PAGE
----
This case study has some limitations. First, the participant enrolled in the Weight Watchers program while participating in the study, noting that the added accountability and tracking were very helpful. Her participation in Weight Watchers confounds the intervention results, and we will need to control for participation in additional programs when we analyze these pilot data. However, given that PHP-IHC is a time-limited, personalized approach to care, obtaining additional support as through Weight Watchers demonstrates a potential pathway for transitioning individuals from individual coaching to ongoing primary care. That is, one of the goals of PHP-IHC is to help participants identify necessary supports to sustain behavioral changes beyond the coaching period. Such pathways to independence will be critical when considering how to feasibly employ integrative health coaching on a large scale. Second, although the participant did lose nearly half of the weight gained during pregnancy, she did not return to within 5% of her pre-pregnancy weight by 6 months postpartum, which was a goal of the intervention. Third, the participant noted that although she was interested in continuing coaching beyond the study, cost was a concern, and she did not continue on her own. Fees for private practice coaches vary greatly, from $40 to $200 per hour, and at least one study of a self-pay coaching program reported that cost was indeed a barrier to participation.25 However, cost analyses of health coaching provided free of charge as part of a comprehensive model of care have demonstrated both cost savings26–28 and cost neutrality29 with improved health outcomes, suggesting it is a sustainable model that aligns with quality and expenditure improvement initiatives. A larger trial of our approach should include a cost analysis to assess its financial feasibility. Despite these limitations, the positive changes in exercise, energy expenditure, and engagement in managing health suggest a role for PHP-IHC in helping postpartum women to lose weight gained during pregnancy.
Excess pregnancy weight gain and postpartum weight retention are common and place women at increased risk of obesity and associated comorbidities. PHP-IHC may offer a solution to help women prevent postpartum weight retention and mitigate the current obesity epidemic. Further research is needed to determine whether PHP-IHC is a feasible, cost-effective approach for childbearing women, including research on the timing, length, and scope of the intervention. Studies that investigate the effects of longer duration, different media (eg, online, in-person), and beginning the coaching during pregnancy should be considered.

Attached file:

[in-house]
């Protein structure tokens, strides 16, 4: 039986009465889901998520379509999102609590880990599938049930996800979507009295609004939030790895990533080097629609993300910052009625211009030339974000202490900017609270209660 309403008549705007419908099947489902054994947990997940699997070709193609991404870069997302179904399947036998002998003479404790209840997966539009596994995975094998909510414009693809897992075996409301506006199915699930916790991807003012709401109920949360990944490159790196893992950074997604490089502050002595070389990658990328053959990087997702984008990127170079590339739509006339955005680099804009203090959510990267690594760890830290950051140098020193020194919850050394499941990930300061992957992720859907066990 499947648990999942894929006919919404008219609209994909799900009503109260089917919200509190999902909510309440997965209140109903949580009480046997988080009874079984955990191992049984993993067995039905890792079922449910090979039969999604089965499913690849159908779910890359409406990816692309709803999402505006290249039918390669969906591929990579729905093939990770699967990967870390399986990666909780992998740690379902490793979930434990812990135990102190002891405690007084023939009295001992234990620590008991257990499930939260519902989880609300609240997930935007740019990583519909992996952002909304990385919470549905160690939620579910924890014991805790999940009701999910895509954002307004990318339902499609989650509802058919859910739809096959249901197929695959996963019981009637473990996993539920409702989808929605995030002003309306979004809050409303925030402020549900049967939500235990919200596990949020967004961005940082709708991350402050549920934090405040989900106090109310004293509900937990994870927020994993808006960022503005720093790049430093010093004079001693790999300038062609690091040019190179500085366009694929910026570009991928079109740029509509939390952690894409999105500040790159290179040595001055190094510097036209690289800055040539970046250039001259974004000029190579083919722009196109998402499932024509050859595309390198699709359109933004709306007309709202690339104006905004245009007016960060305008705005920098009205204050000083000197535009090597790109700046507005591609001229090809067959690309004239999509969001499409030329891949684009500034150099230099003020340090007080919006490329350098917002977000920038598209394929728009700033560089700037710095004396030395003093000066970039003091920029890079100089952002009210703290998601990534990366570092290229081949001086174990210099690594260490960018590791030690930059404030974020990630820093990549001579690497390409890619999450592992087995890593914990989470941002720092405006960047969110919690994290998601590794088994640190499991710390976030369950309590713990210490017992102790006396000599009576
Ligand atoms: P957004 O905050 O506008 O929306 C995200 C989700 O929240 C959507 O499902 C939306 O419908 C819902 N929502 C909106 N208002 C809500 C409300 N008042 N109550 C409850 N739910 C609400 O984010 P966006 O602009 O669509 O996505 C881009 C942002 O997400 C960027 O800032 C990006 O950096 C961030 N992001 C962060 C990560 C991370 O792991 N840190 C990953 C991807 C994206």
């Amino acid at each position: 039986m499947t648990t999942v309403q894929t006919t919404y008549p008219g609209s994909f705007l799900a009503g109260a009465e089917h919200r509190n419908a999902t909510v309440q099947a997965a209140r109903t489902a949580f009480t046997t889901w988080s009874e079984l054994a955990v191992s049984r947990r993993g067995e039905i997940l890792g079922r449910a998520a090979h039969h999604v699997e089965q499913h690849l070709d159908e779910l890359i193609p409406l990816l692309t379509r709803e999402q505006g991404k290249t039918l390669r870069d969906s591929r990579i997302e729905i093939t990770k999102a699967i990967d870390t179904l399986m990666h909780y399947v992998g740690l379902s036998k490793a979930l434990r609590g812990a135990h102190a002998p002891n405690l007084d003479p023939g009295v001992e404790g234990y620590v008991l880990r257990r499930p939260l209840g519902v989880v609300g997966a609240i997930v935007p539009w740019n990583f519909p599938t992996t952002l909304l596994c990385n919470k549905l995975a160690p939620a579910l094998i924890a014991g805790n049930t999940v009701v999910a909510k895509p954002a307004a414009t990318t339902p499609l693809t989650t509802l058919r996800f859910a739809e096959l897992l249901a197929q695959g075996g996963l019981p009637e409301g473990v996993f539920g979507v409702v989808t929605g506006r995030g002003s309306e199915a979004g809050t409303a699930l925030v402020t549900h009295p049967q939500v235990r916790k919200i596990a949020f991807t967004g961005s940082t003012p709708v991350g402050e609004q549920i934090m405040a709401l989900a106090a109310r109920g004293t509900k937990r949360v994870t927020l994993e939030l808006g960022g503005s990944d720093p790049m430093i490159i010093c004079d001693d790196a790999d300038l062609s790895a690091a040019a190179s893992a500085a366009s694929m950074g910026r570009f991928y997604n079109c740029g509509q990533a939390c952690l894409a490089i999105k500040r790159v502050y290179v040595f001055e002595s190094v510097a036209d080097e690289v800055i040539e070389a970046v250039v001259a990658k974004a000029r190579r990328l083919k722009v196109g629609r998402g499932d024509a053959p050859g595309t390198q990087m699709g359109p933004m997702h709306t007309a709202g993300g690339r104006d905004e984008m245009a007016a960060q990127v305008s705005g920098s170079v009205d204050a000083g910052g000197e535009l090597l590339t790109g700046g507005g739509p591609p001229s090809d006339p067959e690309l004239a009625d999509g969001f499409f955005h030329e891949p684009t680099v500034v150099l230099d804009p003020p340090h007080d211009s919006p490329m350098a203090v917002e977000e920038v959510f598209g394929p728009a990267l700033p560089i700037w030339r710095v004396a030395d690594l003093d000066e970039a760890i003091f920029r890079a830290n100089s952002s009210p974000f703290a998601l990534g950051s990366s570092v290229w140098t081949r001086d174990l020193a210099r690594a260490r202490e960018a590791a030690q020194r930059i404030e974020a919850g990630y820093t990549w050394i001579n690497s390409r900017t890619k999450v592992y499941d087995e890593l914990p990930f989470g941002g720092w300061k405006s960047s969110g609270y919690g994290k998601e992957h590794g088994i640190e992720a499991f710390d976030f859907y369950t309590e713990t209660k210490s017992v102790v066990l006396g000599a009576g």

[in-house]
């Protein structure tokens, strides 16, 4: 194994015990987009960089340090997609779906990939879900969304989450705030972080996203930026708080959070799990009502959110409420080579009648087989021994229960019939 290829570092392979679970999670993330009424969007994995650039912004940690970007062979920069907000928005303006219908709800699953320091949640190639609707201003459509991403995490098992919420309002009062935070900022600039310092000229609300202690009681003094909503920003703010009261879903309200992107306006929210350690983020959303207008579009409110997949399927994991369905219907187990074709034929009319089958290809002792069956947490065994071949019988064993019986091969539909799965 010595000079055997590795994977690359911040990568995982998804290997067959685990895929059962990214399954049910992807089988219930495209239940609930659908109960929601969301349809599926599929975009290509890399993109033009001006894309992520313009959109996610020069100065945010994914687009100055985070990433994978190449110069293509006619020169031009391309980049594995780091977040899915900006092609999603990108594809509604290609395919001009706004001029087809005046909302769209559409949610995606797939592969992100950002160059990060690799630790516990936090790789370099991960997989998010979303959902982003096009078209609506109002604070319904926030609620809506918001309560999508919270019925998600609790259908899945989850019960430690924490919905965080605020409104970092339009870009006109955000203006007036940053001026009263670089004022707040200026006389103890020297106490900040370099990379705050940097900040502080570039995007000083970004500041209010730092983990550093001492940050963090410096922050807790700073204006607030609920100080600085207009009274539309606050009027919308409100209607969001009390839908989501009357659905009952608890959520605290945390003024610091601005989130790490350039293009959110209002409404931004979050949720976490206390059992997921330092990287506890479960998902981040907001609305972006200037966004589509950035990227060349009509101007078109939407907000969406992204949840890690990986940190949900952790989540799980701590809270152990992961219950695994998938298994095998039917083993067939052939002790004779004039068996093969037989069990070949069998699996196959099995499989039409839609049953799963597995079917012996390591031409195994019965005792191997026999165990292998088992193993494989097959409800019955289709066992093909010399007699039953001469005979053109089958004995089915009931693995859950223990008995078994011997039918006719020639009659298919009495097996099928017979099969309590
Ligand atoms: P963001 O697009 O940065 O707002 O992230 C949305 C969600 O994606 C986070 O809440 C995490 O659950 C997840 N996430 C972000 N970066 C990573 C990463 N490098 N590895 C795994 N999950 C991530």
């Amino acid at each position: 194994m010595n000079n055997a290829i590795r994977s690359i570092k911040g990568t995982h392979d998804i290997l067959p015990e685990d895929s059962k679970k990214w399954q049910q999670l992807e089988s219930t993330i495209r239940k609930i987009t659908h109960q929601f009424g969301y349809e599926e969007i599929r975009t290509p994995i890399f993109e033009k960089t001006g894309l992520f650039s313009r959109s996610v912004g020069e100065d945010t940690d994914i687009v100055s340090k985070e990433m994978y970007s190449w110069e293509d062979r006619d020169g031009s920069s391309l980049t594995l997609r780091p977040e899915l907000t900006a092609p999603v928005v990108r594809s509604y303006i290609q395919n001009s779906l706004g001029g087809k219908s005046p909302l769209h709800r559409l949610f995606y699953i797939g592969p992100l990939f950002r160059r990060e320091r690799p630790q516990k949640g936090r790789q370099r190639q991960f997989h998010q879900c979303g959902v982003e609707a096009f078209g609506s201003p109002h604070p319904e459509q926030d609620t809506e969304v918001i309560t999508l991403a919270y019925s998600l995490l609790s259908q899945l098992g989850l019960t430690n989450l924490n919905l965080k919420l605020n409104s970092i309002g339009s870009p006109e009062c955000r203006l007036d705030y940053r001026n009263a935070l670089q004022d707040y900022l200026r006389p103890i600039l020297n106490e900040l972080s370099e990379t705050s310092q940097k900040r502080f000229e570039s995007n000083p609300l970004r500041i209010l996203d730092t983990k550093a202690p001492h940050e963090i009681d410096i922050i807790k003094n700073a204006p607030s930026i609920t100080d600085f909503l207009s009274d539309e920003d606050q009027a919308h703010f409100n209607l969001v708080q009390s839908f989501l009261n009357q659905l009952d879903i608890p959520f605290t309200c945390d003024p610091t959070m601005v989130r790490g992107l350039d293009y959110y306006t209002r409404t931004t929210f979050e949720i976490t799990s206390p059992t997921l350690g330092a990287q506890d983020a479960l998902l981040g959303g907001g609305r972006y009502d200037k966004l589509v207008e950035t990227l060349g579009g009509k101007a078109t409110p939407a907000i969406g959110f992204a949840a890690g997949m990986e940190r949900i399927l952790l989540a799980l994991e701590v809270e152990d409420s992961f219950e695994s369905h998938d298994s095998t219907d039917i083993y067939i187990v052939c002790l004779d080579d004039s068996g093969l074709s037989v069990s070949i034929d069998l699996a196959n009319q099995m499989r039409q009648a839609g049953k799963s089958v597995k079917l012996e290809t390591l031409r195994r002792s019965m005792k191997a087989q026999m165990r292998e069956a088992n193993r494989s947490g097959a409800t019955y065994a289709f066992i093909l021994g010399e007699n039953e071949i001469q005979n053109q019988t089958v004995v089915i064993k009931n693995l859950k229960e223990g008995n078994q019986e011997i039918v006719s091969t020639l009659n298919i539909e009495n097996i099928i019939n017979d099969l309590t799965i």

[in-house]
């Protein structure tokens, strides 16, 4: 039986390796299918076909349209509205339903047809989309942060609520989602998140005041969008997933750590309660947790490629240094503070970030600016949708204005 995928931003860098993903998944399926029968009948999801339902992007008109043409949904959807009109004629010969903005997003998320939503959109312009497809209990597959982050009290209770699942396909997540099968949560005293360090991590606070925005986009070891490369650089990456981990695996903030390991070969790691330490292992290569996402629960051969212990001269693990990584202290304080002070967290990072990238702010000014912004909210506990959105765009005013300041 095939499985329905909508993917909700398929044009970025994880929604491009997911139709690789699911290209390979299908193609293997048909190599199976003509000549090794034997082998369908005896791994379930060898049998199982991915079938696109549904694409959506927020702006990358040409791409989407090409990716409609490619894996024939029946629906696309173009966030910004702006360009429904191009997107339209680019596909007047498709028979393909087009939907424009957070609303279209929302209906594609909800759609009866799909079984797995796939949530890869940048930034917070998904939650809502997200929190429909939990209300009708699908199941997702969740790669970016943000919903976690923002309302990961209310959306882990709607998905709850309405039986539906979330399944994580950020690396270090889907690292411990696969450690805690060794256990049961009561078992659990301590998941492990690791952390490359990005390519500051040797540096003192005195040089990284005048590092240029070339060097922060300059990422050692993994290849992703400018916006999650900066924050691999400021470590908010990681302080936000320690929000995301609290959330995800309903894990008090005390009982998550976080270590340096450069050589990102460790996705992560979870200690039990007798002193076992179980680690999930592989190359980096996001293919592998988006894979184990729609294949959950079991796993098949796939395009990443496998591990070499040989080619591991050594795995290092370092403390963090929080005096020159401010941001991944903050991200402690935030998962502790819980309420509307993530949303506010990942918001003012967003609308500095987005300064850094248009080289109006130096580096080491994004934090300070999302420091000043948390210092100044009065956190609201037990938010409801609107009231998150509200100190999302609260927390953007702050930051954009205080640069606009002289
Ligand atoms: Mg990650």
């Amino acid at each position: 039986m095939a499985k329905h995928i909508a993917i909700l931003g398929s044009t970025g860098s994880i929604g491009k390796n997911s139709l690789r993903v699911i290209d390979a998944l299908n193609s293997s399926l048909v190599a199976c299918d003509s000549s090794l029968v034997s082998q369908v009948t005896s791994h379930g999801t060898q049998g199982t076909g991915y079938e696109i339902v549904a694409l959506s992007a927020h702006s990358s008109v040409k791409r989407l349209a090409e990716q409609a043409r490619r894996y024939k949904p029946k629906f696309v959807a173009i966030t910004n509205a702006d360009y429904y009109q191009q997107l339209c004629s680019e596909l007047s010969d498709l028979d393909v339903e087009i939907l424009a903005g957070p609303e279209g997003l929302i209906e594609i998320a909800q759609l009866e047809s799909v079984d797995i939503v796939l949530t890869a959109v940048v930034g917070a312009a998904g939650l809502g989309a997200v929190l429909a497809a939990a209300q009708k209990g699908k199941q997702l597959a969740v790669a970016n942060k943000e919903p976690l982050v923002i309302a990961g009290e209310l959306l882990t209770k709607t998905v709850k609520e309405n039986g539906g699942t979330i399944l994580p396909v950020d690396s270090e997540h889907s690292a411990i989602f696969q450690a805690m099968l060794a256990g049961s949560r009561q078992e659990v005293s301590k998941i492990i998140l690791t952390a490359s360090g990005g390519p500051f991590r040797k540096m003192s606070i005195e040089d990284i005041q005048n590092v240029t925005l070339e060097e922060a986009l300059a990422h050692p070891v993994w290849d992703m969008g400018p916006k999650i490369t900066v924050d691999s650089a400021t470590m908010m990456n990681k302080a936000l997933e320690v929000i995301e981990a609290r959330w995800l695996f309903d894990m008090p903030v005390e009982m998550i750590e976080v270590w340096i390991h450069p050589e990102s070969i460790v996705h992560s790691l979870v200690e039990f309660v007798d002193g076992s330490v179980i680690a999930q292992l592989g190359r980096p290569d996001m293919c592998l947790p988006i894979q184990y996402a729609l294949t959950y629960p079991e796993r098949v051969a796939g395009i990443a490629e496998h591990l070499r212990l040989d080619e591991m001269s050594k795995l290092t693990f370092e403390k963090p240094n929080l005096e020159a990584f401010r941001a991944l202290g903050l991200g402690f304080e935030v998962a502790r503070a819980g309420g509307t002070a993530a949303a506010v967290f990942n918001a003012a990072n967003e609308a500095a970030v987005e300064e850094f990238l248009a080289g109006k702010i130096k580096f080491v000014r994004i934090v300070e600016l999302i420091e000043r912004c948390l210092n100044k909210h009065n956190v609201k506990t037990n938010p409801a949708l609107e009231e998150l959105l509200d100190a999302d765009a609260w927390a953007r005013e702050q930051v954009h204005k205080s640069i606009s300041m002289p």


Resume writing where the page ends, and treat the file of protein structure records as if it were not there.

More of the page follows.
The patient provided the following commentary on her case approximately 8 months after her final study visit:
I am 8 lbs away from my pre-pregnancy weight [now within 5% of her prepregnancy weight, or the target end point]. Being part of this study gave me confidence to seek help where I needed it. It encouraged a healthier lifestyle. And [the coach] was just a joy to work with—I am honored that I was able to work with her.
Disclosures The authors completed the ICMJE Form for Disclosure of Potential Conflicts of Interest and disclosed a grant from the Duke Center for Personalized Medicine. No other relevant potential conflicts of interest were disclosed.
Nancy Y. Yang, Duke University School of Nursing, Durham, North Carolina.
Shelley Wroth, Duke Integrative Medicine, Durham, North Carolina.
Catherine Parham, Take Care Health Systems (Walgreens Health and Wellness), Conshohocken, Pennsylvania.
Melva Strait, Duke Integrative Medicine, Durham, North Carolina.
Leigh Ann Simmons, Duke University School of Nursing and Duke Centre for Research on Prospective Health Care, Durham, North Carolina.